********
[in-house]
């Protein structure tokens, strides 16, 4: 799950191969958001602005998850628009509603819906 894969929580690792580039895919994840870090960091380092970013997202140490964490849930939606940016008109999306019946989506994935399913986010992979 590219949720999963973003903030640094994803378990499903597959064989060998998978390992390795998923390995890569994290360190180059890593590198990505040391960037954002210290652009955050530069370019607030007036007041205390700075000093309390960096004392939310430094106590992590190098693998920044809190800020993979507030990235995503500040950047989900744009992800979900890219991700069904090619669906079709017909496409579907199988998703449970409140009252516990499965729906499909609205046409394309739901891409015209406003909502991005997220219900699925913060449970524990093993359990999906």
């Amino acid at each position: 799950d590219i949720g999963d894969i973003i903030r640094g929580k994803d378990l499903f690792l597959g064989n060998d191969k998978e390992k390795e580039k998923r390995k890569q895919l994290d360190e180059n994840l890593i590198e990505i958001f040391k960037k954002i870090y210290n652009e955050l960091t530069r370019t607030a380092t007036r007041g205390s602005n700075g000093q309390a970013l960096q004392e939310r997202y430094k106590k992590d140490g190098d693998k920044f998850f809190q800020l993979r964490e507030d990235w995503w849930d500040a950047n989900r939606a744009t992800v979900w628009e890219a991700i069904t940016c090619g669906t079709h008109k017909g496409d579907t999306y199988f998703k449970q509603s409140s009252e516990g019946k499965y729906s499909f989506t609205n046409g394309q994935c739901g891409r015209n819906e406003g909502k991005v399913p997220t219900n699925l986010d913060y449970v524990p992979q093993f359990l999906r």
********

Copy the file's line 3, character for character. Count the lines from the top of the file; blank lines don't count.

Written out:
């Amino acid at each position: 799950d590219i949720g999963d894969i973003i903030r640094g929580k994803d378990l499903f690792l597959g064989n060998d191969k998978e390992k390795e580039k998923r390995k890569q895919l994290d360190e180059n994840l890593i590198e990505i958001f040391k960037k954002i870090y210290n652009e955050l960091t530069r370019t607030a380092t007036r007041g205390s602005n700075g000093q309390a970013l960096q004392e939310r997202y430094k106590k992590d140490g190098d693998k920044f998850f809190q800020l993979r964490e507030d990235w995503w849930d500040a950047n989900r939606a744009t992800v979900w628009e890219a991700i069904t940016c090619g669906t079709h008109k017909g496409d579907t999306y199988f998703k449970q509603s409140s009252e516990g019946k499965y729906s499909f989506t609205n046409g394309q994935c739901g891409r015209n819906e406003g909502k991005v399913p997220t219900n699925l986010d913060y449970v524990p992979q093993f359990l999906r």